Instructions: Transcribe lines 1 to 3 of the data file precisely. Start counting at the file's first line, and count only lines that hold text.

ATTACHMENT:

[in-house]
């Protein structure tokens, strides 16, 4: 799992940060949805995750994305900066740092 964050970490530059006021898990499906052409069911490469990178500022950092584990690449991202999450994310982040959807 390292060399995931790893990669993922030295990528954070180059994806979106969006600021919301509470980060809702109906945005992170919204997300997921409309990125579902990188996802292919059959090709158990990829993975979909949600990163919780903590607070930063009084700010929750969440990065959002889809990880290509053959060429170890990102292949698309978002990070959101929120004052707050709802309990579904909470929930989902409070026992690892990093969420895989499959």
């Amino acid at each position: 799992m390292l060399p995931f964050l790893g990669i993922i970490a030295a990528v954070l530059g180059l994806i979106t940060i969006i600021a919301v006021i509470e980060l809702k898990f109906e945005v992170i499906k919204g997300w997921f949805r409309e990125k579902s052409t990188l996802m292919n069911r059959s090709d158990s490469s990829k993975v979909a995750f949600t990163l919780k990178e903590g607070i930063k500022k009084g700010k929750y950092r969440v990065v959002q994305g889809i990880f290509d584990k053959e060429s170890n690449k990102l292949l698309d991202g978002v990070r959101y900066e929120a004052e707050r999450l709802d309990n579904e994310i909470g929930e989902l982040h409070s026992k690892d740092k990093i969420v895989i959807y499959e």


[in-house]
């Protein structure tokens, strides 16, 4: 799992940060949805995750994305900066740092 964050970490530059006021898990499906052409069911490469990178500022950092584990690449991202999450994310982040959807 390292060399995931790893990669993922030295990528954070180059994806979106969006600021919301509470980060809702109906945005992170919204997300997921409309990125579902990188996802292919059959090709158990990829993975979909949600990163919780903590607070930063009084700010929750969440990065959002889809990880290509053959060429170890990102292949698309978002990070959101929120004052707050709802309990579904909470929930989902409070026992690892990093969420895989499959």
């Amino acid at each position: 799992m390292l060399p995931f964050l790893g990669i993922i970490a030295a990528v954070l530059g180059l994806i979106t940060i969006i600021a919301v006021i509470e980060l809702k898990f109906e945005v992170i499906k919204g997300w997921f949805r409309e990125k579902s052409t990188l996802m292919n069911r059959s090709d158990s490469s990829k993975v979909a995750f949600t990163l919780k990178e903590g607070i930063k500022k009084g700010k929750y950092r969440v990065v959002q994305g889809i990880f290509d584990k053959e060429s170890n690449k990102l292949l698309d991202g978002v990070r959101y900066e929120a004052e707050r999450l709802d309990n579904e994310i909470g929930e989902l982040h409070s026992k690892d740092k990093i969420v895989i959807y499959e």